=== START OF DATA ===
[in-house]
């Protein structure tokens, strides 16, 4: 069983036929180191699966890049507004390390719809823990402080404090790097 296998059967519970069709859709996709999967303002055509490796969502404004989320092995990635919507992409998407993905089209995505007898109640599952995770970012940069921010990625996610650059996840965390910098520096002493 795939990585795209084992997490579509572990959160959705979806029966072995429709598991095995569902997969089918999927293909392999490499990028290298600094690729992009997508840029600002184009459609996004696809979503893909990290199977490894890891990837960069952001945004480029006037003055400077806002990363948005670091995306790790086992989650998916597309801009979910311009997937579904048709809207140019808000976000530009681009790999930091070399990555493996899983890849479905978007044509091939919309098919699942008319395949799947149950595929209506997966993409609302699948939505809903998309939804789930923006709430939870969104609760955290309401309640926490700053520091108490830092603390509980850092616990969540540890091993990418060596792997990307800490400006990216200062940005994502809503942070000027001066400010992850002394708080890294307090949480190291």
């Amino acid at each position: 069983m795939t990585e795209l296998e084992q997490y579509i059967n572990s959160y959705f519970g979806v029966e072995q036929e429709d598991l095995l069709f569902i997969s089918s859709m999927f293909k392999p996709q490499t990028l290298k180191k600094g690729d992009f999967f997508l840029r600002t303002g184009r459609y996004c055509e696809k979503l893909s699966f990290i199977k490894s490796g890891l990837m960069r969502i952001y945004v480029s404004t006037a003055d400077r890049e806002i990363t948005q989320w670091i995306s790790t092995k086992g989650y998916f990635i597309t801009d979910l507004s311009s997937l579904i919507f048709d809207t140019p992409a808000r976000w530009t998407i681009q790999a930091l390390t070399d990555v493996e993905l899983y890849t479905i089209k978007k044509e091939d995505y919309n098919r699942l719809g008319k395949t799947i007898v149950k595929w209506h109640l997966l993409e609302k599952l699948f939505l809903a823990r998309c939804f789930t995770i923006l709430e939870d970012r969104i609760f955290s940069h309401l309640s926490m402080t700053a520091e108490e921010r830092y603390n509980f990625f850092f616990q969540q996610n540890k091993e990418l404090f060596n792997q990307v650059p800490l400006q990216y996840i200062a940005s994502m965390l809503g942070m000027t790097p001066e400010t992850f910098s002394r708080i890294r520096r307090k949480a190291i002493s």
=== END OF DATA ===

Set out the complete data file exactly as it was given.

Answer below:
[in-house]
């Protein structure tokens, strides 16, 4: 069983036929180191699966890049507004390390719809823990402080404090790097 296998059967519970069709859709996709999967303002055509490796969502404004989320092995990635919507992409998407993905089209995505007898109640599952995770970012940069921010990625996610650059996840965390910098520096002493 795939990585795209084992997490579509572990959160959705979806029966072995429709598991095995569902997969089918999927293909392999490499990028290298600094690729992009997508840029600002184009459609996004696809979503893909990290199977490894890891990837960069952001945004480029006037003055400077806002990363948005670091995306790790086992989650998916597309801009979910311009997937579904048709809207140019808000976000530009681009790999930091070399990555493996899983890849479905978007044509091939919309098919699942008319395949799947149950595929209506997966993409609302699948939505809903998309939804789930923006709430939870969104609760955290309401309640926490700053520091108490830092603390509980850092616990969540540890091993990418060596792997990307800490400006990216200062940005994502809503942070000027001066400010992850002394708080890294307090949480190291």
């Amino acid at each position: 069983m795939t990585e795209l296998e084992q997490y579509i059967n572990s959160y959705f519970g979806v029966e072995q036929e429709d598991l095995l069709f569902i997969s089918s859709m999927f293909k392999p996709q490499t990028l290298k180191k600094g690729d992009f999967f997508l840029r600002t303002g184009r459609y996004c055509e696809k979503l893909s699966f990290i199977k490894s490796g890891l990837m960069r969502i952001y945004v480029s404004t006037a003055d400077r890049e806002i990363t948005q989320w670091i995306s790790t092995k086992g989650y998916f990635i597309t801009d979910l507004s311009s997937l579904i919507f048709d809207t140019p992409a808000r976000w530009t998407i681009q790999a930091l390390t070399d990555v493996e993905l899983y890849t479905i089209k978007k044509e091939d995505y919309n098919r699942l719809g008319k395949t799947i007898v149950k595929w209506h109640l997966l993409e609302k599952l699948f939505l809903a823990r998309c939804f789930t995770i923006l709430e939870d970012r969104i609760f955290s940069h309401l309640s926490m402080t700053a520091e108490e921010r830092y603390n509980f990625f850092f616990q969540q996610n540890k091993e990418l404090f060596n792997q990307v650059p800490l400006q990216y996840i200062a940005s994502m965390l809503g942070m000027t790097p001066e400010t992850f910098s002394r708080i890294r520096r307090k949480a190291i002493s």